Cooper’s undercover agent and his supervisor do not have direct real-life counterparts, but they do reflect a composite of the various Federal officials Weinberg worked with. Some were too tightfisted and square for Weinberg’s taste; others were clumsy at playing undercover roles (there were actually two fictitious sheikhs, but one agent muffed his impersonation and was promptly shelved). A few officials, like DiMaso in the film, pushed to give Weinberg and the investigation a freer hand. No one was quite so aggressive as DiMaso is—though the closest analog would be the similarly named Tony Amoroso, who impressed Weinberg with his toughness and foul mouth. Amoroso, like DiMaso, was present for filmed payoffs that sealed the sting operation, and he reportedly served as a consultant on American Hustle.
Carmine Polito (Jeremy Renner) and Angelo Errichetti
The film cultivates some sympathy for the mayor of Camden, N.J., played by Jeremy Renner and fairly closely modeled on real-life mayor Angelo Errichetti, who died earlier this year, at 84. American Hustle portrays him as a man of the people (that part is true) who only hoped his illegal maneuvers would create jobs and prosperity in the state. That latter bit is a stretch, as Errichetti was arguably guilty of more outrageous and greedy conduct than anyone else. This did not dissuade Mel Weinberg from developing a certain fondness for the guy, as Rosenfeld does in the movie. It is a flight of Hollywood fancy, though, that Weinberg sought to give Errichetti immunity and dupe the Feds.
One of Abscam’s more outlandish chapters is not depicted in the movie: At one point, Weinberg invited some politicians and a cornucopia of hustlers and low-lifes to take a party cruise on a power yacht in Florida allegedly owned by one of the sheikhs but actually the property of the FBI. On the yacht, several political figures actually posed for photos with the phony sheikh, played by a Lebanese-born FBI agent (who had much better Arabic than the agent of Mexican descent we meet in the movie). In a great twist, Weinberg got around the FBI’s tight budget by elaborately smooth-talking guests into supplying the liquor, food, and cash that made the party an enticing attraction in the first place.
In one scene in the film, the alleged sheikh (played by Michael Peña) gives the mayor of Camden a knife that supposedly has great symbolic significance; later the fallen mayor guesses that the knife was a mere toy. The ceremonial knife did indeed change hands, and Weinberg had retrieved it from a box in his cellar, having bought it as a souvenir at a flea market in Athens, for $2.75.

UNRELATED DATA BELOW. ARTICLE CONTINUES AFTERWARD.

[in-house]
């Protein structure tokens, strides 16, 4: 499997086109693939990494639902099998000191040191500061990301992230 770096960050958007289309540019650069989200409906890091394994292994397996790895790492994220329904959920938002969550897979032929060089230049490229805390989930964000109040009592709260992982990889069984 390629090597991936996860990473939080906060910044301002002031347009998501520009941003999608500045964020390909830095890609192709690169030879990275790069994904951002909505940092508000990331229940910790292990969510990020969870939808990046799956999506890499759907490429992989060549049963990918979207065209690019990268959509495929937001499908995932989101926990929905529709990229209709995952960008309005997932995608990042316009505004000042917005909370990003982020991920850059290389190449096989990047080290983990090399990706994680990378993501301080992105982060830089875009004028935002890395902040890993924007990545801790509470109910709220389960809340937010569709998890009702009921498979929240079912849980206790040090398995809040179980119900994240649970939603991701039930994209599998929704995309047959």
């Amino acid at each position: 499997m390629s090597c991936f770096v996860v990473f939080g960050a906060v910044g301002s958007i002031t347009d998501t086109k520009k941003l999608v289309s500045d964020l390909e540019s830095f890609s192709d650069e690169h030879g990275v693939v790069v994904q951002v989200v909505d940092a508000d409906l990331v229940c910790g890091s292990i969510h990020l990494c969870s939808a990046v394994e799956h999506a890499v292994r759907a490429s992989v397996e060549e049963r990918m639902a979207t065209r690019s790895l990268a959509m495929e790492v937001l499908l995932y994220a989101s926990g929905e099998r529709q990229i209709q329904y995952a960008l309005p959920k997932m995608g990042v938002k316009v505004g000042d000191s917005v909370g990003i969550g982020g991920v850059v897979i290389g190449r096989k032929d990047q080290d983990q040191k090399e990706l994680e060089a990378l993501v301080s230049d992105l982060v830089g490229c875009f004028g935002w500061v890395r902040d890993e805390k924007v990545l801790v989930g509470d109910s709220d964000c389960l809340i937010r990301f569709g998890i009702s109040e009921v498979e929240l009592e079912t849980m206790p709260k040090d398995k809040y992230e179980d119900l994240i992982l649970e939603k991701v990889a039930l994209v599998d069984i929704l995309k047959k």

In the movie, the payoffs to politicians, captured on video, occur rapid-fire at the Plaza Hotel. Though Abscam did use the Plaza to impress marks, the filmed payoffs occurred at several less impressive hotels and, most often, at a townhouse at 4407 W Street in Washington, D.C. (The FBI had rented the townhouse from a Washington Post reporter temporarily posted elsewhere; the reporter had no idea of the story he was missing, nor even the true identity of his tenant.) Video recordings of these bribes eventually went public and became enduring symbols of public corruption. In the most egregious tape, Rep. Michael “Ozzie” Myers takes $50,000 and says, “You’re going about this the right way … Money talks in this business and bullshit walks.”
Abscam had some interesting postscripts that don’t get aired in the movie. A debate that became central to the trial outlasted the case: Had the targets been entrapped? Didn’t Weinberg put words in Senator Williams’s mouth on that one tape? Apart from trying to impeach Weinberg’s character, crying entrapment was just about the only defense that anyone could muster given the hard evidence. The Justice Department ended up overhauling the rules for undercover work to clarify what constitutes fair play.
Some politicians who never took payoffs but were alleged to have been amenable to it had to answer tough questions thereafter, in some cases for years. The legendary Pennsylvania Congressman John Murtha had a lengthy meeting on tape in the D.C. Townhouse, during which he said in response to an offer of money, “I’m not interested … at this point.” The episode dogged him and made appearances in obituaries when he died in 2010.
In a strange and sad note, Weinberg’s wife, whose rivalry with the mistress was more prosaic than the heated showdown depicted in the movie, came forward in 1982 to claim that Weinberg had accepted gifts and cash from targets of the investigation. Weinberg had denied this charge on the stand. On ABC’s 20/20, she supplied some suggestive evidence that the microwave oven they owned was not a purchase of Weinberg’s as he claimed, but a gift from an Abscam mark. (The movie has the Camden mayor giving it to him.) One week after that episode aired, Marie Weinberg was found dead, of an apparent suicide.